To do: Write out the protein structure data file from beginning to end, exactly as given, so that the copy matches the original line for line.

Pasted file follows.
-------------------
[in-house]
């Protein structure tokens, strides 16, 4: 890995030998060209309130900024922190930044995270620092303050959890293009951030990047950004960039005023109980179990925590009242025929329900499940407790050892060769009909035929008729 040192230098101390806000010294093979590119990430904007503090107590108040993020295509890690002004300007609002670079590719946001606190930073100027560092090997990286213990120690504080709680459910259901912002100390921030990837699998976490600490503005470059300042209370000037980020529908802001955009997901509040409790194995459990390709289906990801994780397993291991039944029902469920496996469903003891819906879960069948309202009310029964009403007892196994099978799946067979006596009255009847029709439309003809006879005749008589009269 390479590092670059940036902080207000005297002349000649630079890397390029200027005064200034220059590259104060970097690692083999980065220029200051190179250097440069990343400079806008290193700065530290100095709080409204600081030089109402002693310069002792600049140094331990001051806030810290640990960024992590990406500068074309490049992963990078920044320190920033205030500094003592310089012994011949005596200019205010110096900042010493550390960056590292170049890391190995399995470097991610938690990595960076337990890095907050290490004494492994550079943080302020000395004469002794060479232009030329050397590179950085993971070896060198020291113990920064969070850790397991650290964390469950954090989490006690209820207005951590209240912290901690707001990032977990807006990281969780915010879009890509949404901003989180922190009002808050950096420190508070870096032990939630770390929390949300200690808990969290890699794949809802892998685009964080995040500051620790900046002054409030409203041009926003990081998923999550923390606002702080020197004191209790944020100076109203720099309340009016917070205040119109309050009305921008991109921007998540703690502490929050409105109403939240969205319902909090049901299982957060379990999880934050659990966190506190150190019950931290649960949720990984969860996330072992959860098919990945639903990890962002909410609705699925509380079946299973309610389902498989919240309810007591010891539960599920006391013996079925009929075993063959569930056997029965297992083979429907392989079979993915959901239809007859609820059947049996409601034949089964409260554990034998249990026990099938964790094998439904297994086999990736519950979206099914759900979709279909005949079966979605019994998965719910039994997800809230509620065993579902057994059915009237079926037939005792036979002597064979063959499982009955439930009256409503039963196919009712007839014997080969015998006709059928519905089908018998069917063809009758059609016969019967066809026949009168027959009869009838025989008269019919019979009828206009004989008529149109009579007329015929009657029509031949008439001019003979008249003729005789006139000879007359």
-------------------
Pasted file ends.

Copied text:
[in-house]
């Protein structure tokens, strides 16, 4: 890995030998060209309130900024922190930044995270620092303050959890293009951030990047950004960039005023109980179990925590009242025929329900499940407790050892060769009909035929008729 040192230098101390806000010294093979590119990430904007503090107590108040993020295509890690002004300007609002670079590719946001606190930073100027560092090997990286213990120690504080709680459910259901912002100390921030990837699998976490600490503005470059300042209370000037980020529908802001955009997901509040409790194995459990390709289906990801994780397993291991039944029902469920496996469903003891819906879960069948309202009310029964009403007892196994099978799946067979006596009255009847029709439309003809006879005749008589009269 390479590092670059940036902080207000005297002349000649630079890397390029200027005064200034220059590259104060970097690692083999980065220029200051190179250097440069990343400079806008290193700065530290100095709080409204600081030089109402002693310069002792600049140094331990001051806030810290640990960024992590990406500068074309490049992963990078920044320190920033205030500094003592310089012994011949005596200019205010110096900042010493550390960056590292170049890391190995399995470097991610938690990595960076337990890095907050290490004494492994550079943080302020000395004469002794060479232009030329050397590179950085993971070896060198020291113990920064969070850790397991650290964390469950954090989490006690209820207005951590209240912290901690707001990032977990807006990281969780915010879009890509949404901003989180922190009002808050950096420190508070870096032990939630770390929390949300200690808990969290890699794949809802892998685009964080995040500051620790900046002054409030409203041009926003990081998923999550923390606002702080020197004191209790944020100076109203720099309340009016917070205040119109309050009305921008991109921007998540703690502490929050409105109403939240969205319902909090049901299982957060379990999880934050659990966190506190150190019950931290649960949720990984969860996330072992959860098919990945639903990890962002909410609705699925509380079946299973309610389902498989919240309810007591010891539960599920006391013996079925009929075993063959569930056997029965297992083979429907392989079979993915959901239809007859609820059947049996409601034949089964409260554990034998249990026990099938964790094998439904297994086999990736519950979206099914759900979709279909005949079966979605019994998965719910039994997800809230509620065993579902057994059915009237079926037939005792036979002597064979063959499982009955439930009256409503039963196919009712007839014997080969015998006709059928519905089908018998069917063809009758059609016969019967066809026949009168027959009869009838025989008269019919019979009828206009004989008529149109009579007329015929009657029509031949008439001019003979008249003729005789006139000879007359």